Bollywood has always taken its viewers on a visual journey across beautiful foreign locations. Dilwale Dulhania Le Jayenge transported the audience to Lake Lungerer in Switzerland in the song tujhe dekha toh yeh jaana sanam. Katrina Kaif in Singh is King brought to the big screen the beautiful Pyramids of Giza. The list is endless.
However, B-town is witnessing a change with the focus shifting from dreamy locations abroad to Indian hinterlands. Indian filmmakers are looking to posit stories in Tier-2 and Tier-3 towns such as Varanasi, Lucknow, Bareilly, etc.
This, in turn, adds depth and a sense of familiarity with the script and characters helping such films to ring the cash register.
Take the recent example of Anushka Sharma and Varun Dhawan-starrer Sui Dhaaga- Made in India. Set in a town of Madhya Pradesh, the film revolves around themes like self-reliance and entrepreneurship. Within seven days of its release, the film has managed to earn Rs 62 crore.
But, Sui Dhaaga is not the sole instance that suggests the fact that Indian stories have the capability to drive sales. Other films like Stree, Dangal, Sultan, Newton, Toilet: Ek Prem Katha, Bareilly Ki Barfi, Dhadak, Batti Gul Meter Chalu, among others have struck a chord with the audiences.
Dangal made moviegoers familiar with Haryana and the state’s language. Bareilly Ki Barfi told the tale of a town that did find a mention in a popular Hindi movie song but was never the premise of a mainstream Bollywood film.
The paradigm shift is gaining popularity amongst the masses due to the relatability of the characters and their issues. Even romance, Bollywood’s staple, has found haven in small towns. Instead of exotic locales with larger-than-life characters, people want to see more of rooted romantic sagas.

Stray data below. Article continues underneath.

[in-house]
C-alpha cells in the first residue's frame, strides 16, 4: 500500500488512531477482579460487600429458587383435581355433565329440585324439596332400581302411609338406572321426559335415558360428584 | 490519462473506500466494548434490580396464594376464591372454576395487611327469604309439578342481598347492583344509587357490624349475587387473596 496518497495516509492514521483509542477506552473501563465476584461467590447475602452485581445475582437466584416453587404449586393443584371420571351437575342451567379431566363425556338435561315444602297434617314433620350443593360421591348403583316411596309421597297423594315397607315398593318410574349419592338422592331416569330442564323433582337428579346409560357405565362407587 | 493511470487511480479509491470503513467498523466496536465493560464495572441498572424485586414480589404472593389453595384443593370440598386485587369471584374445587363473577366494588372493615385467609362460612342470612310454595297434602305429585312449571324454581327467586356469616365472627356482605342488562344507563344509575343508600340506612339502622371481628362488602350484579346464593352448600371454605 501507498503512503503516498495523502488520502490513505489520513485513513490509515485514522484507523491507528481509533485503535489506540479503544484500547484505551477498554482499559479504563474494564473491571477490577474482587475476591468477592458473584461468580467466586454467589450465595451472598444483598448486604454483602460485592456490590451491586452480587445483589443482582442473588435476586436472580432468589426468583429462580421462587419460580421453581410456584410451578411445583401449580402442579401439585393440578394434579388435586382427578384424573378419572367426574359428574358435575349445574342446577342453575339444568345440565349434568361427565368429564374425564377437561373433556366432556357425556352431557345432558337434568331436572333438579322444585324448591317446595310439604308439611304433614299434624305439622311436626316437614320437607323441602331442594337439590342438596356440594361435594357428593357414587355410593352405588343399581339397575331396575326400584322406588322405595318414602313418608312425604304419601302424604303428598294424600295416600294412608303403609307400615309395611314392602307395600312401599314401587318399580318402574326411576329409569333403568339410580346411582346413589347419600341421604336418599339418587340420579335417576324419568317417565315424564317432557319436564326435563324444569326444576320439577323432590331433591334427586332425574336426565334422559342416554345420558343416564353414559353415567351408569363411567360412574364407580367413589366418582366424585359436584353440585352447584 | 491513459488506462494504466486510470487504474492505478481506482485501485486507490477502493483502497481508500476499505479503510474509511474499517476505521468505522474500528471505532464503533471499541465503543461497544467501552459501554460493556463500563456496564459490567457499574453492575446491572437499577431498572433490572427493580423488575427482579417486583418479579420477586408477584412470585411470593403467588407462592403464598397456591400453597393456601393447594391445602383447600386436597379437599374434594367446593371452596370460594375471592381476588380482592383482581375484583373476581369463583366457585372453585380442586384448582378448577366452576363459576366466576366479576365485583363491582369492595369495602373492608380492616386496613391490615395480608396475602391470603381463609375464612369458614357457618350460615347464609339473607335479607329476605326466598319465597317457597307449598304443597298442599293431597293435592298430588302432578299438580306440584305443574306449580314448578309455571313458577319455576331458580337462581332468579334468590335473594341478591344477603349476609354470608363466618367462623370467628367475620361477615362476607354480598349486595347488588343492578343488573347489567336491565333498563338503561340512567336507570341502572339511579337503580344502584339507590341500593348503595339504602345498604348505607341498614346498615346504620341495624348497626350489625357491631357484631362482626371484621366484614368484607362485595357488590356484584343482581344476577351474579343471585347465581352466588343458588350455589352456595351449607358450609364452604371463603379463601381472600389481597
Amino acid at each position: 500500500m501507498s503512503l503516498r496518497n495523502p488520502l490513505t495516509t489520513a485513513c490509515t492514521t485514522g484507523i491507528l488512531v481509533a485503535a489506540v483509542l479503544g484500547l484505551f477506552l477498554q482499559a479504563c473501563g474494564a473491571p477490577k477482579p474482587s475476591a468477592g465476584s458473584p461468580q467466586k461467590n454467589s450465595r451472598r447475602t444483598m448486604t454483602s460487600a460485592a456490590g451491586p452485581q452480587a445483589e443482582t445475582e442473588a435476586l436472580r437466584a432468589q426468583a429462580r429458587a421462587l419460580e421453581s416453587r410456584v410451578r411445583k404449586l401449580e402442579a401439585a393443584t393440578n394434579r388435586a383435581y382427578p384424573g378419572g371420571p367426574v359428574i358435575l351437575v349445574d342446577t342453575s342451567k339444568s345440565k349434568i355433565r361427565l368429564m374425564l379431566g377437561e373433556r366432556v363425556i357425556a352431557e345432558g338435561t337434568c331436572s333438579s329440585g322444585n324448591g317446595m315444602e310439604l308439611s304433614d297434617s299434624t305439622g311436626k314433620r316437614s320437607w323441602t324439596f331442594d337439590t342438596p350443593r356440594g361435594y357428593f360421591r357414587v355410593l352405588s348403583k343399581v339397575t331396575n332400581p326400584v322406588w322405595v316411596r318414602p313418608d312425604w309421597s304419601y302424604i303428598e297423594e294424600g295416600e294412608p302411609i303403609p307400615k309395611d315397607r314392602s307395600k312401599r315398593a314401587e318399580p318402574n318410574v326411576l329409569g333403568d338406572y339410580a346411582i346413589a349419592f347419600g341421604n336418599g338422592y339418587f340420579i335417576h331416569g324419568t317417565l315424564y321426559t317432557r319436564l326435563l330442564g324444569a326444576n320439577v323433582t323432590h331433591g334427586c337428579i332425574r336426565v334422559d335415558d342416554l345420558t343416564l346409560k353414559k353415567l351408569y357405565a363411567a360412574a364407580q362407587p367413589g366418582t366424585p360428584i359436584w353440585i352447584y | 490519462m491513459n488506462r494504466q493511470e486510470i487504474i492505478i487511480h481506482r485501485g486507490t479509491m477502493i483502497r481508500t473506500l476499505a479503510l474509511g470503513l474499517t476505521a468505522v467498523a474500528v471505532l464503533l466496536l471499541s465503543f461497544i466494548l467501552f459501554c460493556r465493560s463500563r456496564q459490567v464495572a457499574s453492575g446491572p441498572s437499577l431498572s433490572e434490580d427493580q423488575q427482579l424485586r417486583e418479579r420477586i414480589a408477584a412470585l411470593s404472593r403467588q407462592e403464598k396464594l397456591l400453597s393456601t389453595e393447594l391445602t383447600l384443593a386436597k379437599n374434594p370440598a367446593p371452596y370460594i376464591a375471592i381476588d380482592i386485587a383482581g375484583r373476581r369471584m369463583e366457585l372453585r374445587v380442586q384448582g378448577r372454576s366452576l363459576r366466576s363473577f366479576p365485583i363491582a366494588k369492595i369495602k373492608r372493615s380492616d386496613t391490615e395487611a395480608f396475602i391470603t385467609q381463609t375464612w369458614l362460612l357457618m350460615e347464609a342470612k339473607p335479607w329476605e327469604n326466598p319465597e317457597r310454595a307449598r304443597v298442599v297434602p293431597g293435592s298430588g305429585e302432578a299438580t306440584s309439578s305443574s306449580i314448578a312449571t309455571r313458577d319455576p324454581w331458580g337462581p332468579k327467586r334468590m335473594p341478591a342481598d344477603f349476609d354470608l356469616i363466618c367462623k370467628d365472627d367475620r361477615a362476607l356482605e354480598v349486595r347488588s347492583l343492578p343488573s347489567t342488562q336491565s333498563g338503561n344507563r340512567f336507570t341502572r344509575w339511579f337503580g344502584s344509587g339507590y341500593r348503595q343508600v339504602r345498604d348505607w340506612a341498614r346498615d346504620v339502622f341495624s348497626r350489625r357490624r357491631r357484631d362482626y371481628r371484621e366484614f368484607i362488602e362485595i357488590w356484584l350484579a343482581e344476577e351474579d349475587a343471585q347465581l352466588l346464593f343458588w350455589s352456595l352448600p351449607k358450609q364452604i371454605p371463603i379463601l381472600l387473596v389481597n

The audiences have become more receptive to stories of ordinary small-towners with seemingly extraordinary lives. As for superstars, they too are taking up roles of small-town simpletons — be it Salman Khan in Sultan or Aamir Khan in Dangal.
Other factors that have led to a shift in premises include an influx of new writers who want to tell stories from small towns. With big studios realising the significance of such films, independent directors are getting a shot in the arm vis-a-vis finances.
Nuances, such as dialogues in concurrence with the dialect of the locations that the story is based in, are building a stronger connection with cinephiles. For instance, Dum Laga Ke Haisha or Tanu Weds Manu Returns, where the actors have picked up the right accent in order to remain true to their character and the setting of the film.
Why ‘Make in India’ could be fruitful for the film industry?
Besides getting a green light at the box office, the Indian government too is providing a strong support to films with local settings. Recently, a Memorandum of Understanding (MoU) was signed between the Ministry of Information and Broadcasting and the Ministry of Tourism to give a fillip to the 'Incredible India' campaign.
According to the MoU, the Ministry of Tourism will provide budgetary support for identified film festivals and offer single- window clearance permission to shoot films. This is expected to create a film tourism vertical that will promote India as a filming destination for domestic and foreign film producers.
Film tourism remains a key untapped area in the Indian film sector. India can offer various benefits to filmmakers such as scenic and diverse locations, cost-efficiency benefits, skilled yet inexpensive manpower, and local talent. Further, film tourism can result in a number of benefits to the country as well, including:
- Promotion of tourism industry
- Boost to local film production
- Creation of employment
- Transfer of technology
- Inflow of foreign currency
Over the years, Bollywood has given good business to many international destinations like Ireland, USA, Canada, among others by shooting films in these countries. But, at a time when movie buffs find Indian locales more attractive, fewer filmmakers are sending their stars and crews abroad.
Stories set in local premises and Indian hinterlands are striking a chord with the audiences, and this is the time when Bollywood should give ‘Make in India’ a serious thought.